Do you ever look back on your essays from 1st or 2nd grade and wonder, “How could I have been so bad at spelling?!” Reading the backward S’s and comical misspellings are endearing in retrospect, but when your child is learning how to write, spelling correctly can become more of a concern and less than a fond memory for some parents.
Montessori offers a unique perspective in terms of teaching children to write. Here’s Bobby George at Montessorium, “It’s important to keep in mind that understanding comes before memorization. For this reason, spelling isn’t important at this early, formative stage. It’s most important to help children understand letter sounds, rather than letter names, i.e.: to ‘hear’ the letters, before ‘seeing’ the letters.”
Here are three main reasons why “hearing” letters at an early stage is more important than spelling a word correctly.
- Children will have a deep understanding of the alphabet. By using the phonetic alphabet, children don’t simply memorize the way a word is spelled. They learn to hear individual letter sounds, identify the letter symbol that represents a sound, and put sounds together to build words. It’s one thing to memorize how to spell DOG, but what about DOGSLEDDING or DOGMATIC? If a child is constantly worried about spelling a word correctly, they won’t ever take the leap into really understanding and exploring language.
- Children will be able to learn new words easier. When a child feels comfortable with letter sounds, they will be able to read and write new words faster. Of course, some memorization of outlier words is necessary (words that don’t follow the rules of the phonetic alphabet). Children in the Montessori classroom practice these during work time, they are called Sight Words or Puzzle Words. But in general, when a child doesn’t focus on spelling as the key to writing, they will be more comfortable as more and more words join their growing vocabulary!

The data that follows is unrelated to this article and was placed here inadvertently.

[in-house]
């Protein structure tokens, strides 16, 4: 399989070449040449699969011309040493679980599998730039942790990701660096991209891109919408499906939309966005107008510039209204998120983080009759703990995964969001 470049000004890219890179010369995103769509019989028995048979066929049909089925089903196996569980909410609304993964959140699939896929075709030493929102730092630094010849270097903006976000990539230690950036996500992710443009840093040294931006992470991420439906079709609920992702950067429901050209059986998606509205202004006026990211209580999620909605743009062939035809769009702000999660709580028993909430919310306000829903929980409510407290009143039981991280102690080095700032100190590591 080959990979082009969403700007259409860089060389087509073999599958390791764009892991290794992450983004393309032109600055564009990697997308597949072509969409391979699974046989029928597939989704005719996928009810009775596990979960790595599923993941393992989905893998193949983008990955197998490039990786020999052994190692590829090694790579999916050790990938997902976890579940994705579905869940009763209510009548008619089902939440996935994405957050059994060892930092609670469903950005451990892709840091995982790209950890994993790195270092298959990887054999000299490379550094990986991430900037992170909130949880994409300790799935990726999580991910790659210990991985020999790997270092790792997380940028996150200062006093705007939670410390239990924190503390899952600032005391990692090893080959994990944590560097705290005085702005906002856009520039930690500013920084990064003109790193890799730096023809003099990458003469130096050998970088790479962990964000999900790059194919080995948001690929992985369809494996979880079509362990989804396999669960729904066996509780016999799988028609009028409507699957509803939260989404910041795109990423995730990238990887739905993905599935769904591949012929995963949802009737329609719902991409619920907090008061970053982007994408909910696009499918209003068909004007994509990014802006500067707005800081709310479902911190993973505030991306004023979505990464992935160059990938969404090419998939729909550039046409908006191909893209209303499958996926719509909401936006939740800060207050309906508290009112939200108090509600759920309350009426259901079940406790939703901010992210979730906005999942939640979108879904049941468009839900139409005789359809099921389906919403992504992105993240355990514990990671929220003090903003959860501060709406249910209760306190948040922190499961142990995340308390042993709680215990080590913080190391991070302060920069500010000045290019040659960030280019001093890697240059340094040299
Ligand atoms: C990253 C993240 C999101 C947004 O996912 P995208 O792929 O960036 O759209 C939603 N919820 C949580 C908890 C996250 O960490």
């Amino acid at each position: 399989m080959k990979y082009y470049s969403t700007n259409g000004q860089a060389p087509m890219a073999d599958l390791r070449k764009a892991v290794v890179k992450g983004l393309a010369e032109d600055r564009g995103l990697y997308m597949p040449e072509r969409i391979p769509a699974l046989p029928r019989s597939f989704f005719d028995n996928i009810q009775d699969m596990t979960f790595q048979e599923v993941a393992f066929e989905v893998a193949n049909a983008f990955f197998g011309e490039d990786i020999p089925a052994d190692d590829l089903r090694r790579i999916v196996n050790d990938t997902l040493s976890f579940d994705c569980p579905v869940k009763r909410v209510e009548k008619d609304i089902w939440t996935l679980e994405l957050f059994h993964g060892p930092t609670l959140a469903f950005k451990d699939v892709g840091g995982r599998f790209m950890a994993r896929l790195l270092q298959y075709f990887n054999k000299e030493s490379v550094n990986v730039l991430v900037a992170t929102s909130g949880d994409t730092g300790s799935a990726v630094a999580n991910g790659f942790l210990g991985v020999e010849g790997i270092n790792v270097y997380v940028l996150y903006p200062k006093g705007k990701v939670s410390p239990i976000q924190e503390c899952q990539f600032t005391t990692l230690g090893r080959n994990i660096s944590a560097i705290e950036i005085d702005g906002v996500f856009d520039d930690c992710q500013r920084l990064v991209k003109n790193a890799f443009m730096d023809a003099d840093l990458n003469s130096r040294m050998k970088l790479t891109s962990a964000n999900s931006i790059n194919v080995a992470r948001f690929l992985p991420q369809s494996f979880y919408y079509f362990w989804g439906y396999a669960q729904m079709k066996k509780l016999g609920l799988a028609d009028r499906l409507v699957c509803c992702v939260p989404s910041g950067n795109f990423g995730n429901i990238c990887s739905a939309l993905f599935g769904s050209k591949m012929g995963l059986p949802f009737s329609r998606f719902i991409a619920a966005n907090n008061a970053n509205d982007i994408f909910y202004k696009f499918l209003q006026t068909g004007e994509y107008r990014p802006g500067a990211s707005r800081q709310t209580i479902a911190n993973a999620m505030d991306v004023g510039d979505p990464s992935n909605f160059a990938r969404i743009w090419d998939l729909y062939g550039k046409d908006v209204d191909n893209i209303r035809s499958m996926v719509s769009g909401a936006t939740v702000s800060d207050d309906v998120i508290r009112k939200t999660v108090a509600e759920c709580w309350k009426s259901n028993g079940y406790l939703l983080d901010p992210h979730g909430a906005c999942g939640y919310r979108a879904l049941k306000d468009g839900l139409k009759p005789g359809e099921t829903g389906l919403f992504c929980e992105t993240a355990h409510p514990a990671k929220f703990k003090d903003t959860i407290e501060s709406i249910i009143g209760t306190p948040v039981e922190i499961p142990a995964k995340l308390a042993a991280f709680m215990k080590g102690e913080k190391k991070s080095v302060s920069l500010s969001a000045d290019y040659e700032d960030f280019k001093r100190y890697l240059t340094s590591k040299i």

- Children will learn spelling through the environment. A common question might be, “Shouldn’t children learn spelling from the start, so they don’t have to relearn?” Of course, every child and family environment is different, so it’s important to do what’s best for your family. But just like children learn spoken language through their environment, so too can a child’s exposure to the written word help them spell correctly. After a child is comfortably writing phonetically (i.e. photo might be foto), you can begin to introduce them to exceptions. For example, a teacher/parent and child might read a children’s book together and run across the word ‘photo.’ The teacher will exclaim, “Oh! Look, this ‘ph’ combination makes the same sound as ‘fff.’ Let’s find some more words when ‘ph’ makes the ‘fff’ sound!”
Reading and writing together with your child as well as noticing interesting words on billboards or at the supermarket all go a long way towards helping your child spell.
While older children may be ready to dedicate time to memorizing spelling in school, a young child just starting out will benefit from a solid understanding of the phonetic alphabet. Don’t worry if photo comes out foto, or brother comes out bruther. The important part is your child is exploring language and establishing a lifelong passion for writing and reading.
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